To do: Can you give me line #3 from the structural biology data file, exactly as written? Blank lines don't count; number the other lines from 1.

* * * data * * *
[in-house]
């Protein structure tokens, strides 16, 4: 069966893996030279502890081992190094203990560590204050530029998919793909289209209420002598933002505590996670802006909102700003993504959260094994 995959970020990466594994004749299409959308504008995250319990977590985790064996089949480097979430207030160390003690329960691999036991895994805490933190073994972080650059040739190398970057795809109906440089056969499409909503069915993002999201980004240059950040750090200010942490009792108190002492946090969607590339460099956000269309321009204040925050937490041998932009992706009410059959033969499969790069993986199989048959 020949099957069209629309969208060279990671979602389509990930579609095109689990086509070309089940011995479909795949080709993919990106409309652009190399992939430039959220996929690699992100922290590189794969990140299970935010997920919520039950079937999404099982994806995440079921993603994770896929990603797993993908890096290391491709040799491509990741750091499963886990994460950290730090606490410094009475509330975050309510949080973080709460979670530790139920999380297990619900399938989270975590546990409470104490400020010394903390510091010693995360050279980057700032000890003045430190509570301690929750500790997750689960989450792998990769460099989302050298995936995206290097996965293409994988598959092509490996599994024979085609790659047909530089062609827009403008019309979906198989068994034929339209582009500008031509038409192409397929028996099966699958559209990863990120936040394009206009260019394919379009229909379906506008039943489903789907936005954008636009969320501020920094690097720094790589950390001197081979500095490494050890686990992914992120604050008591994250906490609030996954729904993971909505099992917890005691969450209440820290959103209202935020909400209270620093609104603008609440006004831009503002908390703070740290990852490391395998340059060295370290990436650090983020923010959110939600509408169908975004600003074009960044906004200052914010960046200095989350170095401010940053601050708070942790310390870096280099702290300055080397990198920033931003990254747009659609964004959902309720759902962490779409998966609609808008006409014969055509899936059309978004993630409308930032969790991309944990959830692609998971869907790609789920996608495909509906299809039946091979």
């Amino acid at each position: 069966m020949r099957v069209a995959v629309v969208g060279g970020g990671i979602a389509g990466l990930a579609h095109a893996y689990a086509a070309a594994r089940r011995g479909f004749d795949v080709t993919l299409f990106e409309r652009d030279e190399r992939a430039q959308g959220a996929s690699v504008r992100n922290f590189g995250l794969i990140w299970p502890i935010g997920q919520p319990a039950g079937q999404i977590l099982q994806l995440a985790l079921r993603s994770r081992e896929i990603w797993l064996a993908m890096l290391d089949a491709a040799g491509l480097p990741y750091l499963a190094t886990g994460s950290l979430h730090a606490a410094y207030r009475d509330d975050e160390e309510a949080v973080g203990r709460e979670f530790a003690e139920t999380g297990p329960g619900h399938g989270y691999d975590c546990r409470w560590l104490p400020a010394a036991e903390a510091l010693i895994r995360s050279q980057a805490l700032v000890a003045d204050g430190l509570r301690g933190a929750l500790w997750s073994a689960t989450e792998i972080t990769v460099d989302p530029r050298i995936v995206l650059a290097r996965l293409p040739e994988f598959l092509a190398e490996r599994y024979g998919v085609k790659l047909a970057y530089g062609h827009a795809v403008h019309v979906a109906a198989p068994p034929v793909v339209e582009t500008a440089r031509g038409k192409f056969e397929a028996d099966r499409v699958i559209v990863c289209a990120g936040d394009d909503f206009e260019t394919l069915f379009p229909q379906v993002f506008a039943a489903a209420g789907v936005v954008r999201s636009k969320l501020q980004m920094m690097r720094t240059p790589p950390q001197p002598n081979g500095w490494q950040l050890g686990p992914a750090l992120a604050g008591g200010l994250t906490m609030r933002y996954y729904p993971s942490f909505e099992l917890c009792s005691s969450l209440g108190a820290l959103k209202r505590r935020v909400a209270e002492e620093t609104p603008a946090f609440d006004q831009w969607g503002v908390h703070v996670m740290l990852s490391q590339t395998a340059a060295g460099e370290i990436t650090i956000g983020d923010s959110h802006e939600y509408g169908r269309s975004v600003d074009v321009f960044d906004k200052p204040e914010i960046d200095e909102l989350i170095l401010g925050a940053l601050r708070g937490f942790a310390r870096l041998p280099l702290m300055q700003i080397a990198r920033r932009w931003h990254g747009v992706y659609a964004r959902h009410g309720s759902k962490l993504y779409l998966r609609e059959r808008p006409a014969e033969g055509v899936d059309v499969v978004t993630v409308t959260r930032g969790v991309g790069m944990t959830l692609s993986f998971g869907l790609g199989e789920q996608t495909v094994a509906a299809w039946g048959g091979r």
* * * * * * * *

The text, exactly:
């Amino acid at each position: 069966m020949r099957v069209a995959v629309v969208g060279g970020g990671i979602a389509g990466l990930a579609h095109a893996y689990a086509a070309a594994r089940r011995g479909f004749d795949v080709t993919l299409f990106e409309r652009d030279e190399r992939a430039q959308g959220a996929s690699v504008r992100n922290f590189g995250l794969i990140w299970p502890i935010g997920q919520p319990a039950g079937q999404i977590l099982q994806l995440a985790l079921r993603s994770r081992e896929i990603w797993l064996a993908m890096l290391d089949a491709a040799g491509l480097p990741y750091l499963a190094t886990g994460s950290l979430h730090a606490a410094y207030r009475d509330d975050e160390e309510a949080v973080g203990r709460e979670f530790a003690e139920t999380g297990p329960g619900h399938g989270y691999d975590c546990r409470w560590l104490p400020a010394a036991e903390a510091l010693i895994r995360s050279q980057a805490l700032v000890a003045d204050g430190l509570r301690g933190a929750l500790w997750s073994a689960t989450e792998i972080t990769v460099d989302p530029r050298i995936v995206l650059a290097r996965l293409p040739e994988f598959l092509a190398e490996r599994y024979g998919v085609k790659l047909a970057y530089g062609h827009a795809v403008h019309v979906a109906a198989p068994p034929v793909v339209e582009t500008a440089r031509g038409k192409f056969e397929a028996d099966r499409v699958i559209v990863c289209a990120g936040d394009d909503f206009e260019t394919l069915f379009p229909q379906v993002f506008a039943a489903a209420g789907v936005v954008r999201s636009k969320l501020q980004m920094m690097r720094t240059p790589p950390q001197p002598n081979g500095w490494q950040l050890g686990p992914a750090l992120a604050g008591g200010l994250t906490m609030r933002y996954y729904p993971s942490f909505e099992l917890c009792s005691s969450l209440g108190a820290l959103k209202r505590r935020v909400a209270e002492e620093t609104p603008a946090f609440d006004q831009w969607g503002v908390h703070v996670m740290l990852s490391q590339t395998a340059a060295g460099e370290i990436t650090i956000g983020d923010s959110h802006e939600y509408g169908r269309s975004v600003d074009v321009f960044d906004k200052p204040e914010i960046d200095e909102l989350i170095l401010g925050a940053l601050r708070g937490f942790a310390r870096l041998p280099l702290m300055q700003i080397a990198r920033r932009w931003h990254g747009v992706y659609a964004r959902h009410g309720s759902k962490l993504y779409l998966r609609e059959r808008p006409a014969e033969g055509v899936d059309v499969v978004t993630v409308t959260r930032g969790v991309g790069m944990t959830l692609s993986f998971g869907l790609g199989e789920q996608t495909v094994a509906a299809w039946g048959g091979r």